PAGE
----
N2 - It is often stated that plants remove air pollutants from the urban atmosphere with their large leaf area, thus providing benefits − i.e. ecosystem services − for citizens. However, empirical evidence showing that local-scale air quality is uniformly improved by urban forests is scarce. We studied the influence of conifer-dominated peri-urban forests on the springtime levels of NO2 and particle pollution at different distances from roads, using passive samplers and high time resolution particle counters in a northern climate in Finland. Passive samplers provided average values over a one month period, while active particle counters provided real time measurements of air pollution to mimic human inhalation frequency. NO2 concentrations were slightly higher in forests than in adjacent open areas, while passive particle measurements showed the opposite trend. Active particle monitoring campaigns showed no systematic forest effect for PM2.5, but larger particles were reduced in the forest, corroborating the passive sampling result.Attenuation rates of the mean values of the studied pollutants did not differ between the forest and open habitats. However, high time resolution particle data revealed a distance effect that was apparent only in the forest transect: peak events at the forest edge were higher, while peaks furthest from the road were lower compared to the open transect. Furthermore, the magnitude of PM2.5 peak events was distinctly higher at forest edge than equivalent distance in the open area.Vegetation characteristics, such as canopy cover and tree density, did not explain differences in pollutant levels in majority of cases. Our results imply that evergreen-dominated forests near roads can slightly worsen local air quality regarding NO2 and PM2.5 in northern climates, but that coarser particle pollution can be reduced by such forest vegetation. It seems that the potential of roadside vegetation to mitigate air pollution is largely determined by the vegetation effects on airflow.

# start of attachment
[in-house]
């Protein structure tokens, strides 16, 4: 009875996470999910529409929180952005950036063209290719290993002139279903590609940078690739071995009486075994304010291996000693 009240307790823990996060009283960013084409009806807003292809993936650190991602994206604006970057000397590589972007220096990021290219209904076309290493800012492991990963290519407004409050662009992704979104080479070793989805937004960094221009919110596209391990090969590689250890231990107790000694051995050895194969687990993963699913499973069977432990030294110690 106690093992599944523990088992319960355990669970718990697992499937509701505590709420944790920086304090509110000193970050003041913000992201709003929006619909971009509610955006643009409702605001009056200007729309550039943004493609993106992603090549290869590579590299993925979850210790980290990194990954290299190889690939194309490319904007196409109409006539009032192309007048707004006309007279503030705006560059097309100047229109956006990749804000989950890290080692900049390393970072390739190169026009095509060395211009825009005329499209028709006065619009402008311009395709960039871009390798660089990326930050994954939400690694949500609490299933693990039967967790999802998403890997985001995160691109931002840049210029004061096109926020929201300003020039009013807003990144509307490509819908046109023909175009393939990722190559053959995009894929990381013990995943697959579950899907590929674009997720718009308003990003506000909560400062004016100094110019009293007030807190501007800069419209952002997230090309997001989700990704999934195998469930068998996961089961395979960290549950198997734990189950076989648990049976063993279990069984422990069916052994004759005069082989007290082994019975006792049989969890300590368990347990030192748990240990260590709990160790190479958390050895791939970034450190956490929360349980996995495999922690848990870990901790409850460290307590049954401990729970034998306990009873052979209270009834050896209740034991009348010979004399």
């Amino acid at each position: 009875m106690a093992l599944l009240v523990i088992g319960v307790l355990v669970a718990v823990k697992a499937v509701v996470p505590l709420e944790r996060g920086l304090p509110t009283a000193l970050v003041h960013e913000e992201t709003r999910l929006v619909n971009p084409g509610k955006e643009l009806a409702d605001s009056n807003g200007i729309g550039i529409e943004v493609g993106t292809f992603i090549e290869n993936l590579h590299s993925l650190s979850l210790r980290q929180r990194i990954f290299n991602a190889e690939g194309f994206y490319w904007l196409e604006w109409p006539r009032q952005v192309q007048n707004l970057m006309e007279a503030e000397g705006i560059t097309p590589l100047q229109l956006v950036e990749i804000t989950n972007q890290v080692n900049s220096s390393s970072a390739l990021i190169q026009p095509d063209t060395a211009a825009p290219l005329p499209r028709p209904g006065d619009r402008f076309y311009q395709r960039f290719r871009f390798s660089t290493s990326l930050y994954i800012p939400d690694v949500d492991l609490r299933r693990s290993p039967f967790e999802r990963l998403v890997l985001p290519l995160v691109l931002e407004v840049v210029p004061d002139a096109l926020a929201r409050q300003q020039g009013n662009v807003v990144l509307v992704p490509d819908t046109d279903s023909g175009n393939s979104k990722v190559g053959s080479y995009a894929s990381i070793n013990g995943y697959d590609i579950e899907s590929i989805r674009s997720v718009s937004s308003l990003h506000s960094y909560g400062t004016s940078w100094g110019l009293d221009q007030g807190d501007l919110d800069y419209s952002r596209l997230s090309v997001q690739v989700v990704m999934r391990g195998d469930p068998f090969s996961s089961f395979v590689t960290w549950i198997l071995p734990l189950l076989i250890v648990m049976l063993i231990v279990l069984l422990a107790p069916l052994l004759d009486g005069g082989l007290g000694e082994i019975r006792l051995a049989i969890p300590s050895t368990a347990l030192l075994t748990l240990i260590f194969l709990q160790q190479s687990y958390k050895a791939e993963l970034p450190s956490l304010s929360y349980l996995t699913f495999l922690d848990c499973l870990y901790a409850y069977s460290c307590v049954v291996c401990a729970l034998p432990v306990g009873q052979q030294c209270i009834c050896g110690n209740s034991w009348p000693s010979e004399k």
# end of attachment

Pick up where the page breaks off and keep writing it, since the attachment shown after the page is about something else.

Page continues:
AB - It is often stated that plants remove air pollutants from the urban atmosphere with their large leaf area, thus providing benefits − i.e. ecosystem services − for citizens. However, empirical evidence showing that local-scale air quality is uniformly improved by urban forests is scarce. We studied the influence of conifer-dominated peri-urban forests on the springtime levels of NO2 and particle pollution at different distances from roads, using passive samplers and high time resolution particle counters in a northern climate in Finland. Passive samplers provided average values over a one month period, while active particle counters provided real time measurements of air pollution to mimic human inhalation frequency. NO2 concentrations were slightly higher in forests than in adjacent open areas, while passive particle measurements showed the opposite trend. Active particle monitoring campaigns showed no systematic forest effect for PM2.5, but larger particles were reduced in the forest, corroborating the passive sampling result.Attenuation rates of the mean values of the studied pollutants did not differ between the forest and open habitats. However, high time resolution particle data revealed a distance effect that was apparent only in the forest transect: peak events at the forest edge were higher, while peaks furthest from the road were lower compared to the open transect. Furthermore, the magnitude of PM2.5 peak events was distinctly higher at forest edge than equivalent distance in the open area.Vegetation characteristics, such as canopy cover and tree density, did not explain differences in pollutant levels in majority of cases. Our results imply that evergreen-dominated forests near roads can slightly worsen local air quality regarding NO2 and PM2.5 in northern climates, but that coarser particle pollution can be reduced by such forest vegetation. It seems that the potential of roadside vegetation to mitigate air pollution is largely determined by the vegetation effects on airflow.

KW - 1172 Environmental sciences

KW - Ecosystem services

KW - NO2

KW - Particulate Matter

KW - Passive samplers

KW - PM2.5

KW - Urban vegetation

U2 - 10.1016/j.ufug.2018.01.014

DO - 10.1016/j.ufug.2018.01.014

M3 - Article

VL - 30

SP - 62

EP - 71

JO - Urban Forestry & Urban Greening

JF - Urban Forestry & Urban Greening

SN - 1618-8667

ER -